Board Game: Ubongo

Earlier this week, I poked around on Amazon’s site during the somewhat buggy Prime Day, looking for anything of interest. Not much jumped out except a nice low price on some Amazon-branded toilet paper and then later on the first evening, I caught sight of a few game deals.

Adding To The Gift Stash

If you saw a deal on a board game (or other product) you already had, you’d probably be a bit sad, right? “Awww… I just bought that game a week ago for $10 more!” Well, if it’s actually a good deal and it could be a good gift, I’ll take advantage of the lower prices to stock up my gift collection. Thanks to Prime Day, we picked up a couple of kids games that are major hits in our house, and we’ll keep them in store for birthday parties and Christmas gifts for friends/family.

A Puzzling Game

But this is about a new game, right? That’s right! There was one game on sale when I looked that I thought might be fun to try: Ubongo. In my past years of gaming, I’d seen the game on BGG, but never thought to give it a try. So, we bought it on a whim and it just arrived at my house today. After removing the shrink-wrap, skimming the rules, and punching the cardboard 1, we decided to try out a two player game.
The game box

Two Player Experience

The general idea of the game involves each player simultaneously doing a quick two-dimensional puzzle. You simply grab 3 interestingly-shaped pieces (or 4 in the advanced version), and try to be the first to fit them into a specific shape on your board. Being first gets you more points, which are awarded in the form of colored gems. The puzzle aspect is fun and reasonably challenging. Sometimes you get lucky and put a piece in the right spot on your first try, but most times it isn’t that easy. Each game lasts for nine rounds (you get a new “puzzle board” each round), and the person with the most points at the end wins!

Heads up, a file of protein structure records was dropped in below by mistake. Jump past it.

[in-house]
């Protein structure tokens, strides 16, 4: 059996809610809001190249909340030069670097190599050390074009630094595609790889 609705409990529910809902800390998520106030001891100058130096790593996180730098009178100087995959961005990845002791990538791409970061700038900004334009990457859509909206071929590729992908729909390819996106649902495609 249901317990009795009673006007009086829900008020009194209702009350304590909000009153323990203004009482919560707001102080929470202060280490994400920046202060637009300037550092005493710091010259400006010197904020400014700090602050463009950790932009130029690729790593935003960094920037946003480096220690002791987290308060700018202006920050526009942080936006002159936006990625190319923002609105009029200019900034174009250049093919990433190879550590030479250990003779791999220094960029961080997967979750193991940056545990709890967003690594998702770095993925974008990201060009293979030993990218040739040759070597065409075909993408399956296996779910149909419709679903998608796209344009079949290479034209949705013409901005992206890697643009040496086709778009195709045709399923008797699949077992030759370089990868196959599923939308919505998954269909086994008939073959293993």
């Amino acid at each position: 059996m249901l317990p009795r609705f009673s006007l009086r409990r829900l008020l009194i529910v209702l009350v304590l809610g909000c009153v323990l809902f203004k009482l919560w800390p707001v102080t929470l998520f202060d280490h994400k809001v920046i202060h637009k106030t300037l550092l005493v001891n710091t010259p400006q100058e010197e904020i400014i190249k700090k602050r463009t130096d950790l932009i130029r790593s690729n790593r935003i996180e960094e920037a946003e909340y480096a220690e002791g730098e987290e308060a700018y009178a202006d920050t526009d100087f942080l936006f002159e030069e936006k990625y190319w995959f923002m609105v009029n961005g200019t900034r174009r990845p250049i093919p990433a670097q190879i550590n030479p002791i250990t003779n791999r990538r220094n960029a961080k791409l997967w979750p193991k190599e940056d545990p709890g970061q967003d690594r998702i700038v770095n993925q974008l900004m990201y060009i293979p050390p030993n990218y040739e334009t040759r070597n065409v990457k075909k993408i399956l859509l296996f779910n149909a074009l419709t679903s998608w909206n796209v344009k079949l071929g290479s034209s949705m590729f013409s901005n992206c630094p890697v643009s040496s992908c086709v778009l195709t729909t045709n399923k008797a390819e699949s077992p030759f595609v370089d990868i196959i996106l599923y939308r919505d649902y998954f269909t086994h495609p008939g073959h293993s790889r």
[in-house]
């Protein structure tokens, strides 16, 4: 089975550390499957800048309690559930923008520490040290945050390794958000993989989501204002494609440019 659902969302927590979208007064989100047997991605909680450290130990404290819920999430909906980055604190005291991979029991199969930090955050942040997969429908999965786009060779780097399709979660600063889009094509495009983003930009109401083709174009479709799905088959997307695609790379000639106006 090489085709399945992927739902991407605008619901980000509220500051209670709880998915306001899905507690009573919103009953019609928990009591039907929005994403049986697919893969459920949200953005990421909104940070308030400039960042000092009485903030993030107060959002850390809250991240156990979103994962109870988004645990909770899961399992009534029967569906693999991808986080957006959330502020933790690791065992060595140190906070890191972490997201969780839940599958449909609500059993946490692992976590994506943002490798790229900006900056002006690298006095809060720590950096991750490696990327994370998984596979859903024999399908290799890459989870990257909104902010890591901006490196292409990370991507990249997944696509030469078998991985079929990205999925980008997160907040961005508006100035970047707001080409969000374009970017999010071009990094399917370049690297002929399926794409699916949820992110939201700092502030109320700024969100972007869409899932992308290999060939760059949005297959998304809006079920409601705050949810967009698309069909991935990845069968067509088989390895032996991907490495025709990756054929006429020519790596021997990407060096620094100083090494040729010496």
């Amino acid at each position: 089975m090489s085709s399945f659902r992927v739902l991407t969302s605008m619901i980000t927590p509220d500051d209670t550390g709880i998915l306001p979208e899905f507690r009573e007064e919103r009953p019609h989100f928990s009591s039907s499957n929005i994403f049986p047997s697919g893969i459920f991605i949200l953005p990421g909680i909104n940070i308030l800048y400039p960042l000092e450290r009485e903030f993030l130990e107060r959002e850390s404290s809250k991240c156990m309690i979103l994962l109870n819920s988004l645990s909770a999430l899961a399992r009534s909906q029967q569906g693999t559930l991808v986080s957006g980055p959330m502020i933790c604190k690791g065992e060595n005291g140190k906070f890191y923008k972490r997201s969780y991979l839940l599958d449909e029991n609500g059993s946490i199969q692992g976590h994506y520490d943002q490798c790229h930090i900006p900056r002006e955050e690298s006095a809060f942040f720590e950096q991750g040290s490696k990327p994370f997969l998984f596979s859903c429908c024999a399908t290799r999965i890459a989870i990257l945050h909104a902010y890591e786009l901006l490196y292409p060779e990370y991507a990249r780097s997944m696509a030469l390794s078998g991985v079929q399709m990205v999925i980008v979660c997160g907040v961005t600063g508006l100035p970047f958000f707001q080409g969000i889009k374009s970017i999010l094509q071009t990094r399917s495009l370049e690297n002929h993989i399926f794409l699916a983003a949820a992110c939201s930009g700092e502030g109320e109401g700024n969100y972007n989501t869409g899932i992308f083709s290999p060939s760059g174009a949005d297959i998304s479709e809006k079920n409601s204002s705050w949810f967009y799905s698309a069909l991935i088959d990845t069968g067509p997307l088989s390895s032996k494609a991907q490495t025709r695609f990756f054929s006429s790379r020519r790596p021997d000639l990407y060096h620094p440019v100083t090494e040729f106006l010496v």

The round marker with a stack of puzzle cards in the background…

Final Thoughts

I like the puzzle aspect and enjoy the fact that there’s some randomness in drawing a gem out of the bag on each turn. I didn’t find the easy side of the board to be difficult, but the harder side was definitely more tricky. My wife, who loves puzzle games, got a bit stressed by the timer though. When we played the advanced side, both of us had puzzles we couldn’t solve in the allotted time, so we lost opportunities to get points. I could see this as a good game for well-matched opponents, but a somewhat frustrating one for someone who isn’t good at puzzles.
A completed puzzle

In any case, I think we’ll keep it. It will be a good educational game for the kids in a few years, and in the meantime… it can scratch that puzzle itch.

  1. There is nothing more fun than opening a new game and punching out the pieces. My wife and I make it a ritual with every new game, even setting aside a time so we can enjoy the experience. ↩︎